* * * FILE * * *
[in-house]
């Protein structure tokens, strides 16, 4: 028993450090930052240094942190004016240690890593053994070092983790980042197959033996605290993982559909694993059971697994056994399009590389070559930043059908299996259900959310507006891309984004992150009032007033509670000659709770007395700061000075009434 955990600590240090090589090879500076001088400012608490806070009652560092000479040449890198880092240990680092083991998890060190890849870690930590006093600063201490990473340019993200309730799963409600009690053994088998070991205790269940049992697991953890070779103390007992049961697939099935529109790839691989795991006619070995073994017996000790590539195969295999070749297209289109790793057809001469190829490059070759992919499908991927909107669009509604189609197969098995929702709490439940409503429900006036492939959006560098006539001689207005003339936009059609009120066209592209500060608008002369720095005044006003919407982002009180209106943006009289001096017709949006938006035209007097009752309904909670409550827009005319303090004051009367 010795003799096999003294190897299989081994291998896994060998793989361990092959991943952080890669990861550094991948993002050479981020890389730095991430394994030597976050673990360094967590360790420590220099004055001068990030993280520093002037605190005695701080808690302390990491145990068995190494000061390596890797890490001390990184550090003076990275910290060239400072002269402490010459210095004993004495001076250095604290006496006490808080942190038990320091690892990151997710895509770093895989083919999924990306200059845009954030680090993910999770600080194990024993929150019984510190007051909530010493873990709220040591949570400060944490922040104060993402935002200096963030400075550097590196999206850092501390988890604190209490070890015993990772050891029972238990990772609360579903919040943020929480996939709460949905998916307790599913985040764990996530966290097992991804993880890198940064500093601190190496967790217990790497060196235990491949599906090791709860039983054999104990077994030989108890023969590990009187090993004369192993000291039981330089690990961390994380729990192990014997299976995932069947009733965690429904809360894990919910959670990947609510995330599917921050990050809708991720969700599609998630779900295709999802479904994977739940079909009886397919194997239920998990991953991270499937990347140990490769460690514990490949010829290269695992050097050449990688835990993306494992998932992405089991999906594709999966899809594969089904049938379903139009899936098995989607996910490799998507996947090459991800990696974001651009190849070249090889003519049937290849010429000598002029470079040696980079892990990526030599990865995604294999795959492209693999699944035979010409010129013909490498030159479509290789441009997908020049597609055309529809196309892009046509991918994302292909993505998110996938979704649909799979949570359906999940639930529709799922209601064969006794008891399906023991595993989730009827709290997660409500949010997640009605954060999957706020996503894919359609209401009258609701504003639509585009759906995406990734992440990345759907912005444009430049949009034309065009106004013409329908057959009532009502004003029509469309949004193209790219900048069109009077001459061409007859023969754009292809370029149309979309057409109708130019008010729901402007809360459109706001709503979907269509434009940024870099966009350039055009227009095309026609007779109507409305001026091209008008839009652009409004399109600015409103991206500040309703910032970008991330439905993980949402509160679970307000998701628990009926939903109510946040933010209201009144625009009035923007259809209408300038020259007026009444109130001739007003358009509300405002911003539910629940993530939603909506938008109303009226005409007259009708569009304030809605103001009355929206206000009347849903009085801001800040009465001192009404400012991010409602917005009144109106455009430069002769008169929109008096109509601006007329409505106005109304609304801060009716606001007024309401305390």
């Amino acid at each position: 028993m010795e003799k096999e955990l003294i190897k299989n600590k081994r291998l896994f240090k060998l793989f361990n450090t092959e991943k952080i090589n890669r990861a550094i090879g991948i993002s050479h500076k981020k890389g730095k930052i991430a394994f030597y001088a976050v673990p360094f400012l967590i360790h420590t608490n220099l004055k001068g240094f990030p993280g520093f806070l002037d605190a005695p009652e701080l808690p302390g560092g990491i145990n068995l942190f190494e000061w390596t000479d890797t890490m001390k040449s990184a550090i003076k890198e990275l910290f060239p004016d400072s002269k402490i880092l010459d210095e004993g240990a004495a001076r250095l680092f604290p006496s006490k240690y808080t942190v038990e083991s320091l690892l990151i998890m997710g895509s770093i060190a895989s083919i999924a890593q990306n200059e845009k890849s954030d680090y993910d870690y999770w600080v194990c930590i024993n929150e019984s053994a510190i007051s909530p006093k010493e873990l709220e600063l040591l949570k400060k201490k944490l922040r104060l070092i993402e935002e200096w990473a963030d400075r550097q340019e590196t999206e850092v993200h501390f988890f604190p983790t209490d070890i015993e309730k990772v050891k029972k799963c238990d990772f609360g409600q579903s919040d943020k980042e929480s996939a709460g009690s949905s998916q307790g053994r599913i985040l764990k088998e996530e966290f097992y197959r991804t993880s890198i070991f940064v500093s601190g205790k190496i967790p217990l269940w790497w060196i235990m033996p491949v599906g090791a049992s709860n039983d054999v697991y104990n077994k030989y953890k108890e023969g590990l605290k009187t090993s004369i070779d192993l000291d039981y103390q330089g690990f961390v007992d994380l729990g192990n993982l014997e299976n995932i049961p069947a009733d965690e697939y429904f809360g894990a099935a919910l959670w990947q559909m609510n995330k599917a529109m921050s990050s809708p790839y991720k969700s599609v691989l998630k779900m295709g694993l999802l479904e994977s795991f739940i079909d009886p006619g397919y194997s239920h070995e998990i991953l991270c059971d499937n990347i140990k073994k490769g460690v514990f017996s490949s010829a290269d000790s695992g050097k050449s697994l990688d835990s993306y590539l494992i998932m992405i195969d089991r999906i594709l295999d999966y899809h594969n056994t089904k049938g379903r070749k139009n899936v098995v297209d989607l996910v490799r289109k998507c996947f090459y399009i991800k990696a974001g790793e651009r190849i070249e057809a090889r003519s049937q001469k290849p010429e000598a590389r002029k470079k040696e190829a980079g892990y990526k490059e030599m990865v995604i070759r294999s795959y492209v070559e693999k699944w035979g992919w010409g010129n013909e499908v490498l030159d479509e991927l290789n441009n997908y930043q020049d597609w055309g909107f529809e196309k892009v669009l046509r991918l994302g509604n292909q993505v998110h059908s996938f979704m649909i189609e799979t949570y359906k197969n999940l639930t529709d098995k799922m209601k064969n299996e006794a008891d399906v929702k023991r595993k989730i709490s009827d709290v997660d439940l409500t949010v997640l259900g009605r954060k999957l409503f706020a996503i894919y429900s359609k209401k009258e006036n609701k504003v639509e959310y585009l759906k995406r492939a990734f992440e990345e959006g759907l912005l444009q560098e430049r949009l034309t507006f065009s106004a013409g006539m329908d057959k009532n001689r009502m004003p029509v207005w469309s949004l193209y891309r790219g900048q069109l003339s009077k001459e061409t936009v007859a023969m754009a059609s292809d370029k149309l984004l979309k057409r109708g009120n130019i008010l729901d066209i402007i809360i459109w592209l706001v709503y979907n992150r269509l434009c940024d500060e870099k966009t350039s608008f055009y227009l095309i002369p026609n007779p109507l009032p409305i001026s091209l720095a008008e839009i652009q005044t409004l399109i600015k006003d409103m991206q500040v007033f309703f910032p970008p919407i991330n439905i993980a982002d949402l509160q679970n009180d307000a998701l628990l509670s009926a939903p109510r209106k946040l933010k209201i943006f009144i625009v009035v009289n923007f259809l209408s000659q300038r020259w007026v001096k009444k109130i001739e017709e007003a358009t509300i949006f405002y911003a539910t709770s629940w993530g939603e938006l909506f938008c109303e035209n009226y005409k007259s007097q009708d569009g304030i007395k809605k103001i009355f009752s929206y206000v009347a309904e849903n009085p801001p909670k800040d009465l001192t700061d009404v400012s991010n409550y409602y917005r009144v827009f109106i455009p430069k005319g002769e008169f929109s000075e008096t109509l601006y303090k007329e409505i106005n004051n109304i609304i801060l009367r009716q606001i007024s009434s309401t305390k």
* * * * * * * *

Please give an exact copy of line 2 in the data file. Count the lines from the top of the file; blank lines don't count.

């Protein structure tokens, strides 16, 4: 028993450090930052240094942190004016240690890593053994070092983790980042197959033996605290993982559909694993059971697994056994399009590389070559930043059908299996259900959310507006891309984004992150009032007033509670000659709770007395700061000075009434 955990600590240090090589090879500076001088400012608490806070009652560092000479040449890198880092240990680092083991998890060190890849870690930590006093600063201490990473340019993200309730799963409600009690053994088998070991205790269940049992697991953890070779103390007992049961697939099935529109790839691989795991006619070995073994017996000790590539195969295999070749297209289109790793057809001469190829490059070759992919499908991927909107669009509604189609197969098995929702709490439940409503429900006036492939959006560098006539001689207005003339936009059609009120066209592209500060608008002369720095005044006003919407982002009180209106943006009289001096017709949006938006035209007097009752309904909670409550827009005319303090004051009367 010795003799096999003294190897299989081994291998896994060998793989361990092959991943952080890669990861550094991948993002050479981020890389730095991430394994030597976050673990360094967590360790420590220099004055001068990030993280520093002037605190005695701080808690302390990491145990068995190494000061390596890797890490001390990184550090003076990275910290060239400072002269402490010459210095004993004495001076250095604290006496006490808080942190038990320091690892990151997710895509770093895989083919999924990306200059845009954030680090993910999770600080194990024993929150019984510190007051909530010493873990709220040591949570400060944490922040104060993402935002200096963030400075550097590196999206850092501390988890604190209490070890015993990772050891029972238990990772609360579903919040943020929480996939709460949905998916307790599913985040764990996530966290097992991804993880890198940064500093601190190496967790217990790497060196235990491949599906090791709860039983054999104990077994030989108890023969590990009187090993004369192993000291039981330089690990961390994380729990192990014997299976995932069947009733965690429904809360894990919910959670990947609510995330599917921050990050809708991720969700599609998630779900295709999802479904994977739940079909009886397919194997239920998990991953991270499937990347140990490769460690514990490949010829290269695992050097050449990688835990993306494992998932992405089991999906594709999966899809594969089904049938379903139009899936098995989607996910490799998507996947090459991800990696974001651009190849070249090889003519049937290849010429000598002029470079040696980079892990990526030599990865995604294999795959492209693999699944035979010409010129013909490498030159479509290789441009997908020049597609055309529809196309892009046509991918994302292909993505998110996938979704649909799979949570359906999940639930529709799922209601064969006794008891399906023991595993989730009827709290997660409500949010997640009605954060999957706020996503894919359609209401009258609701504003639509585009759906995406990734992440990345759907912005444009430049949009034309065009106004013409329908057959009532009502004003029509469309949004193209790219900048069109009077001459061409007859023969754009292809370029149309979309057409109708130019008010729901402007809360459109706001709503979907269509434009940024870099966009350039055009227009095309026609007779109507409305001026091209008008839009652009409004399109600015409103991206500040309703910032970008991330439905993980949402509160679970307000998701628990009926939903109510946040933010209201009144625009009035923007259809209408300038020259007026009444109130001739007003358009509300405002911003539910629940993530939603909506938008109303009226005409007259009708569009304030809605103001009355929206206000009347849903009085801001800040009465001192009404400012991010409602917005009144109106455009430069002769008169929109008096109509601006007329409505106005109304609304801060009716606001007024309401305390």